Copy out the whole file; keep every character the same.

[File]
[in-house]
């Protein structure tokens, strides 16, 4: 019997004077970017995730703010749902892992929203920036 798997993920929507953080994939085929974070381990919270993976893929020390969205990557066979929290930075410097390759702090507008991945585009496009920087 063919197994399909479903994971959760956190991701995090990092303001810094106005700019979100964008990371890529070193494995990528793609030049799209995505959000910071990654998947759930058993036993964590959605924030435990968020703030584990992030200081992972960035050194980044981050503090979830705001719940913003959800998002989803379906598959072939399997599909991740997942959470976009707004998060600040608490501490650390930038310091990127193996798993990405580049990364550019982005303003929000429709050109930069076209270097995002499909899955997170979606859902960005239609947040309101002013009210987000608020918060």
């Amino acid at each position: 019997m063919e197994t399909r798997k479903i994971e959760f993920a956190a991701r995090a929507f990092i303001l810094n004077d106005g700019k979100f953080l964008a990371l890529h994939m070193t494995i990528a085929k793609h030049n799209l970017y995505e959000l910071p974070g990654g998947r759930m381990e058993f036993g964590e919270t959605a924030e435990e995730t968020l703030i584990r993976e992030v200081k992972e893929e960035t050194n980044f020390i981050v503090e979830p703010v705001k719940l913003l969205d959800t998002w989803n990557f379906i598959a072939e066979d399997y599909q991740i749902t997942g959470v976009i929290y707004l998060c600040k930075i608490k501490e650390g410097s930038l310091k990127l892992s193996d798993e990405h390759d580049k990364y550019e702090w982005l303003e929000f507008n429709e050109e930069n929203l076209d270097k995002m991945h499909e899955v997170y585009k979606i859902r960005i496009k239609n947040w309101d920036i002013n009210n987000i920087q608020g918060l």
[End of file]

[in-house]
């Protein structure tokens, strides 16, 4: 019997004077970017995730703010749902892992929203920036 798997993920929507953080994939085929974070381990919270993976893929020390969205990557066979929290930075410097390759702090507008991945585009496009920087 063919197994399909479903994971959760956190991701995090990092303001810094106005700019979100964008990371890529070193494995990528793609030049799209995505959000910071990654998947759930058993036993964590959605924030435990968020703030584990992030200081992972960035050194980044981050503090979830705001719940913003959800998002989803379906598959072939399997599909991740997942959470976009707004998060600040608490501490650390930038310091990127193996798993990405580049990364550019982005303003929000429709050109930069076209270097995002499909899955997170979606859902960005239609947040309101002013009210987000608020918060």
């Amino acid at each position: 019997m063919e197994t399909r798997k479903i994971e959760f993920a956190a991701r995090a929507f990092i303001l810094n004077d106005g700019k979100f953080l964008a990371l890529h994939m070193t494995i990528a085929k793609h030049n799209l970017y995505e959000l910071p974070g990654g998947r759930m381990e058993f036993g964590e919270t959605a924030e435990e995730t968020l703030i584990r993976e992030v200081k992972e893929e960035t050194n980044f020390i981050v503090e979830p703010v705001k719940l913003l969205d959800t998002w989803n990557f379906i598959a072939e066979d399997y599909q991740i749902t997942g959470v976009i929290y707004l998060c600040k930075i608490k501490e650390g410097s930038l310091k990127l892992s193996d798993e990405h390759d580049k990364y550019e702090w982005l303003e929000f507008n429709e050109e930069n929203l076209d270097k995002m991945h499909e899955v997170y585009k979606i859902r960005i496009k239609n947040w309101d920036i002013n009210n987000i920087q608020g918060l």